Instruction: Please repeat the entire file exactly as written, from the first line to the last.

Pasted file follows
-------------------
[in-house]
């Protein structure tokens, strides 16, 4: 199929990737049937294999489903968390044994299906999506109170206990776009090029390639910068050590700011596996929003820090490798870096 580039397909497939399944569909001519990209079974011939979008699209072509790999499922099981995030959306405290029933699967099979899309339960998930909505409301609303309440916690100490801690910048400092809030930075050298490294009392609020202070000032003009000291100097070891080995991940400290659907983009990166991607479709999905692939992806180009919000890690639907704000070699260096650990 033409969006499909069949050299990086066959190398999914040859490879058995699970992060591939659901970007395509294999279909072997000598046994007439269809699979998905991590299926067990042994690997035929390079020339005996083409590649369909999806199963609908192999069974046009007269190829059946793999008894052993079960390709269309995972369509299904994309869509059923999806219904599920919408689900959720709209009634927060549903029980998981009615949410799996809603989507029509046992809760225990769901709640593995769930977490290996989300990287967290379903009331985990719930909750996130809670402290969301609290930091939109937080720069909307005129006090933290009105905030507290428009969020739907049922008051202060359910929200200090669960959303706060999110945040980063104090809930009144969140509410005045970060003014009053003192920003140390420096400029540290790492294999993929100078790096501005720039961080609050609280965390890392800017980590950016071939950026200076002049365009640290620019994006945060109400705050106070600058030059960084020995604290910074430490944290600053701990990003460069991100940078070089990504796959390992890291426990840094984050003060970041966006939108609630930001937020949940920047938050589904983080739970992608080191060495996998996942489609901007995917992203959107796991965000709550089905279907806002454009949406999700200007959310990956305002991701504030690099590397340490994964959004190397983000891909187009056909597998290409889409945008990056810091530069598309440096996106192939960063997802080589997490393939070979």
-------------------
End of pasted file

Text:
[in-house]
């Protein structure tokens, strides 16, 4: 199929990737049937294999489903968390044994299906999506109170206990776009090029390639910068050590700011596996929003820090490798870096 580039397909497939399944569909001519990209079974011939979008699209072509790999499922099981995030959306405290029933699967099979899309339960998930909505409301609303309440916690100490801690910048400092809030930075050298490294009392609020202070000032003009000291100097070891080995991940400290659907983009990166991607479709999905692939992806180009919000890690639907704000070699260096650990 033409969006499909069949050299990086066959190398999914040859490879058995699970992060591939659901970007395509294999279909072997000598046994007439269809699979998905991590299926067990042994690997035929390079020339005996083409590649369909999806199963609908192999069974046009007269190829059946793999008894052993079960390709269309995972369509299904994309869509059923999806219904599920919408689900959720709209009634927060549903029980998981009615949410799996809603989507029509046992809760225990769901709640593995769930977490290996989300990287967290379903009331985990719930909750996130809670402290969301609290930091939109937080720069909307005129006090933290009105905030507290428009969020739907049922008051202060359910929200200090669960959303706060999110945040980063104090809930009144969140509410005045970060003014009053003192920003140390420096400029540290790492294999993929100078790096501005720039961080609050609280965390890392800017980590950016071939950026200076002049365009640290620019994006945060109400705050106070600058030059960084020995604290910074430490944290600053701990990003460069991100940078070089990504796959390992890291426990840094984050003060970041966006939108609630930001937020949940920047938050589904983080739970992608080191060495996998996942489609901007995917992203959107796991965000709550089905279907806002454009949406999700200007959310990956305002991701504030690099590397340490994964959004190397983000891909187009056909597998290409889409945008990056810091530069598309440096996106192939960063997802080589997490393939070979």